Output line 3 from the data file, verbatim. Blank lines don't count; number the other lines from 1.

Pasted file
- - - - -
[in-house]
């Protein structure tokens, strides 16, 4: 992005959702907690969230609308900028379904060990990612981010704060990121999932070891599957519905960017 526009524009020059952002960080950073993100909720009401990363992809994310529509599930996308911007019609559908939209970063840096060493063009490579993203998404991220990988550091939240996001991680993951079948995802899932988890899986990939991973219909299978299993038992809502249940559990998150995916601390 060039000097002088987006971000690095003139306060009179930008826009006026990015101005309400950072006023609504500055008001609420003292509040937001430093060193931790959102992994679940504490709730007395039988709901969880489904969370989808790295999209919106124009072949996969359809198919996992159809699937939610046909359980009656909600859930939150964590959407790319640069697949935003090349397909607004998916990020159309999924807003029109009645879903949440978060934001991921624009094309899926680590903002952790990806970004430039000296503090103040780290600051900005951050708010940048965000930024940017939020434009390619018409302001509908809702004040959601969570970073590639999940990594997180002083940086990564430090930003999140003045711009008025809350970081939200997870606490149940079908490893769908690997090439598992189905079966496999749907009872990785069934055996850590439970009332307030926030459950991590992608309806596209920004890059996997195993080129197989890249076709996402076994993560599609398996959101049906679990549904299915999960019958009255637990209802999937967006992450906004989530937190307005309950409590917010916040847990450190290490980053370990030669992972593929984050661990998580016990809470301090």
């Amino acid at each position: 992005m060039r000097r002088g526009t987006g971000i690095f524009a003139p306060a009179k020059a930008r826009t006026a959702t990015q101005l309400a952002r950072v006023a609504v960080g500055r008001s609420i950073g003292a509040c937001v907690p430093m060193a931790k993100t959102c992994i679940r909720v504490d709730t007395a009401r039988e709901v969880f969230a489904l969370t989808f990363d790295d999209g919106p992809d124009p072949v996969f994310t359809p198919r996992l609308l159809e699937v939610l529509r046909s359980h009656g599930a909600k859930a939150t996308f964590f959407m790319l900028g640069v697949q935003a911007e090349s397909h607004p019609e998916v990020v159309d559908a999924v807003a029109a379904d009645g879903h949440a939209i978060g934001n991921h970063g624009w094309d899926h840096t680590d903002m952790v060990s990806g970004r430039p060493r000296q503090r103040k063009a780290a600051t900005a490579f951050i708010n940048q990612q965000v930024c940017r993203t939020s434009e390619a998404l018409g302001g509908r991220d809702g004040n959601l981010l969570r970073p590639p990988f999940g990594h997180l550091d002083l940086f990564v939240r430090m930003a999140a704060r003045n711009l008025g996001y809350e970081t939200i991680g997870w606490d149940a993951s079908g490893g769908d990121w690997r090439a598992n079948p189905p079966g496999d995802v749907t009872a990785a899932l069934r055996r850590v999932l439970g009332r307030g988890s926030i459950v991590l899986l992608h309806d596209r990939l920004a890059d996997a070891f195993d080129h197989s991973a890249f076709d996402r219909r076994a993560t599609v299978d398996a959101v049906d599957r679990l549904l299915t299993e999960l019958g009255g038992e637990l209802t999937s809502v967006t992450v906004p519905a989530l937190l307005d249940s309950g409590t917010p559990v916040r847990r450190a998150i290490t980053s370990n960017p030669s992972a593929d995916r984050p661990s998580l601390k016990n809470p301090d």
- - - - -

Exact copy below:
């Amino acid at each position: 992005m060039r000097r002088g526009t987006g971000i690095f524009a003139p306060a009179k020059a930008r826009t006026a959702t990015q101005l309400a952002r950072v006023a609504v960080g500055r008001s609420i950073g003292a509040c937001v907690p430093m060193a931790k993100t959102c992994i679940r909720v504490d709730t007395a009401r039988e709901v969880f969230a489904l969370t989808f990363d790295d999209g919106p992809d124009p072949v996969f994310t359809p198919r996992l609308l159809e699937v939610l529509r046909s359980h009656g599930a909600k859930a939150t996308f964590f959407m790319l900028g640069v697949q935003a911007e090349s397909h607004p019609e998916v990020v159309d559908a999924v807003a029109a379904d009645g879903h949440a939209i978060g934001n991921h970063g624009w094309d899926h840096t680590d903002m952790v060990s990806g970004r430039p060493r000296q503090r103040k063009a780290a600051t900005a490579f951050i708010n940048q990612q965000v930024c940017r993203t939020s434009e390619a998404l018409g302001g509908r991220d809702g004040n959601l981010l969570r970073p590639p990988f999940g990594h997180l550091d002083l940086f990564v939240r430090m930003a999140a704060r003045n711009l008025g996001y809350e970081t939200i991680g997870w606490d149940a993951s079908g490893g769908d990121w690997r090439a598992n079948p189905p079966g496999d995802v749907t009872a990785a899932l069934r055996r850590v999932l439970g009332r307030g988890s926030i459950v991590l899986l992608h309806d596209r990939l920004a890059d996997a070891f195993d080129h197989s991973a890249f076709d996402r219909r076994a993560t599609v299978d398996a959101v049906d599957r679990l549904l299915t299993e999960l019958g009255g038992e637990l209802t999937s809502v967006t992450v906004p519905a989530l937190l307005d249940s309950g409590t917010p559990v916040r847990r450190a998150i290490t980053s370990n960017p030669s992972a593929d995916r984050p661990s998580l601390k016990n809470p301090d």